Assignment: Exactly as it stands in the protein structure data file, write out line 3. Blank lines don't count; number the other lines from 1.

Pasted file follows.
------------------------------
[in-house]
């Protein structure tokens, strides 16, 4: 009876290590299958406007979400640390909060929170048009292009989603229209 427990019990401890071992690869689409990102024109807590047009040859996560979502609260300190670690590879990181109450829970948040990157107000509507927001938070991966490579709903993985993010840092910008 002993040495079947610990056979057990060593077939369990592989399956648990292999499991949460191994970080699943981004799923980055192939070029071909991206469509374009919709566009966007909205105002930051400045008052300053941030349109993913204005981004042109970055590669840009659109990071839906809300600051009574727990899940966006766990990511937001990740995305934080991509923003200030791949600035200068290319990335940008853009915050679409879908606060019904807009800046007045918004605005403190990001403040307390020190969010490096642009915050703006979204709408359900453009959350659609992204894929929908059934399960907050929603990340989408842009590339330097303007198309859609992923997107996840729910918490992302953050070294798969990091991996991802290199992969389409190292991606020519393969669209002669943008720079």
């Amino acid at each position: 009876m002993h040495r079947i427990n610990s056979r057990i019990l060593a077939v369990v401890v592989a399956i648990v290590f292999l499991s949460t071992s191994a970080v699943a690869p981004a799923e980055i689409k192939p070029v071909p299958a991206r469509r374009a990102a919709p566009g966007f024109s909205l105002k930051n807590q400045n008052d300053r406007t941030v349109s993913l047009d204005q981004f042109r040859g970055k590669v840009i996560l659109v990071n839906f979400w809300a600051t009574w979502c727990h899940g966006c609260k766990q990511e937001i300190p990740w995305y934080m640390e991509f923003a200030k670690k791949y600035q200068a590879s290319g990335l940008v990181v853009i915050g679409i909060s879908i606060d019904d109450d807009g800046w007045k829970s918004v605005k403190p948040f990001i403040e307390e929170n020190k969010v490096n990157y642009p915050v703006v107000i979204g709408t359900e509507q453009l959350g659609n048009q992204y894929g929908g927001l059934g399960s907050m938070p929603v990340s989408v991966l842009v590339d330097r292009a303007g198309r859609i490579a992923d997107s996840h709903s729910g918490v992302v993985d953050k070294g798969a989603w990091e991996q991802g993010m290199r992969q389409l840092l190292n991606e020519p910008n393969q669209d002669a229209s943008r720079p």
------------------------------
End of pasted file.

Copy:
């Amino acid at each position: 009876m002993h040495r079947i427990n610990s056979r057990i019990l060593a077939v369990v401890v592989a399956i648990v290590f292999l499991s949460t071992s191994a970080v699943a690869p981004a799923e980055i689409k192939p070029v071909p299958a991206r469509r374009a990102a919709p566009g966007f024109s909205l105002k930051n807590q400045n008052d300053r406007t941030v349109s993913l047009d204005q981004f042109r040859g970055k590669v840009i996560l659109v990071n839906f979400w809300a600051t009574w979502c727990h899940g966006c609260k766990q990511e937001i300190p990740w995305y934080m640390e991509f923003a200030k670690k791949y600035q200068a590879s290319g990335l940008v990181v853009i915050g679409i909060s879908i606060d019904d109450d807009g800046w007045k829970s918004v605005k403190p948040f990001i403040e307390e929170n020190k969010v490096n990157y642009p915050v703006v107000i979204g709408t359900e509507q453009l959350g659609n048009q992204y894929g929908g927001l059934g399960s907050m938070p929603v990340s989408v991966l842009v590339d330097r292009a303007g198309r859609i490579a992923d997107s996840h709903s729910g918490v992302v993985d953050k070294g798969a989603w990091e991996q991802g993010m290199r992969q389409l840092l190292n991606e020519p910008n393969q669209d002669a229209s943008r720079p």